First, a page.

Deciding whether to become a parent Deciding whether to become a parent This information is an extract from the booklet, Relationships, sex and fertility for young people affected by cancer. You may find the full booklet helpful. We can

More information

BREAST CANCER TREATMENT

BREAST CANCER TREATMENT BREAST CANCER TREATMENT Cancer Care Pathways Directorate Tailored Information in Cancer Care (TICC) Sir Anthony Mamo Oncology Centre December 2014 Contents About this booklet 1 Your First Oncology Consultation

More information

Exercise therapy and the treatment of mild or moderate depression in primary care

Exercise therapy and the treatment of mild or moderate depression in primary care Exercise therapy and the treatment of mild or moderate depression in primary care Up and running? Executive summary Why isn t exercise referral offered by GPs? According to our research, only 42% of GPs

More information

Working it out: Improving access to specialist Vocational Rehabilitation

Working it out: Improving access to specialist Vocational Rehabilitation Working it out: Improving access to specialist Vocational Rehabilitation A policy scoping report on Vocational Rehabilitation prescriptions January 2013 UK Office, 89 Albert Embankment, London SE1 7UQ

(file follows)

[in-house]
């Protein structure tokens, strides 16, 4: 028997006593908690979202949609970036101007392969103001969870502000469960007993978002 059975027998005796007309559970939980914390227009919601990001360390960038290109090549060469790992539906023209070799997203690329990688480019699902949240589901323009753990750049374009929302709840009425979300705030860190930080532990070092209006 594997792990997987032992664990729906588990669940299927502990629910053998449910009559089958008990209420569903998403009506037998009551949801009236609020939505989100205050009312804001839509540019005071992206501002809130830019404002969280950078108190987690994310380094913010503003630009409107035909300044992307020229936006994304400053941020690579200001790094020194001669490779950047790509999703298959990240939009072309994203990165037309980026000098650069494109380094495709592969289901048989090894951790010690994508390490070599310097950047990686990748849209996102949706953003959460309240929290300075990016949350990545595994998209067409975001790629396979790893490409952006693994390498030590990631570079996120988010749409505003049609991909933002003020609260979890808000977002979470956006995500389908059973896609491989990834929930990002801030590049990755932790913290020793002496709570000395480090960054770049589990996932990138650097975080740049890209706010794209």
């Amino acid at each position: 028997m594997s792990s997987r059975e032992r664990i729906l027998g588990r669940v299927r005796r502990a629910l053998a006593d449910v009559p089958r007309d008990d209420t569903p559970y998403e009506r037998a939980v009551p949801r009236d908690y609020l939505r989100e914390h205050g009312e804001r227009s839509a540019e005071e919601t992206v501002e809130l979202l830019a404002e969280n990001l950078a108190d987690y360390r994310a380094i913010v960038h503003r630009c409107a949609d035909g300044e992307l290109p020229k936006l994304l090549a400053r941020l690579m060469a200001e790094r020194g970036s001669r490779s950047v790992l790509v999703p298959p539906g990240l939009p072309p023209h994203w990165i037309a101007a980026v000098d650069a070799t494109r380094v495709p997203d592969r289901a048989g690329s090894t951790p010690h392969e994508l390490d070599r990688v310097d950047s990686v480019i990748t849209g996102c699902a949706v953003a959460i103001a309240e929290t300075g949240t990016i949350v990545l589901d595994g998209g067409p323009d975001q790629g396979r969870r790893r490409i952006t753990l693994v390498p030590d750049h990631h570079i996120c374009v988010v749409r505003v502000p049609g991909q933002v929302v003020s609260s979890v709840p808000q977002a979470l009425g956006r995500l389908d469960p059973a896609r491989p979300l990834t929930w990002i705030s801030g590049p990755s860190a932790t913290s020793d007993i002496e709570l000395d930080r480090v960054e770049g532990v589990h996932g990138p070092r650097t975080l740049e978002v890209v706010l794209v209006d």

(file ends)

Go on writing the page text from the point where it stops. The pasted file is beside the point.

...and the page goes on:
More information

Remember: Not everyone experiences these persistent and late side effects.

Remember: Not everyone experiences these persistent and late side effects. Persistent and Late Effects of Breast Cancer and Breast Cancer Treatment PMH You may have already experienced side effects from cancer and its treatment. Fortunately, most side effects are short-lived

More information

Information for patients receiving short-term hormone treatment and radiotherapy for prostate cancer

Information for patients receiving short-term hormone treatment and radiotherapy for prostate cancer Information for patients receiving short-term hormone treatment and radiotherapy for prostate cancer Northern Centre for Cancer Care (NCCC) Freeman Hospital Introduction This leaflet has been written to

More information

Coping with chemotherapy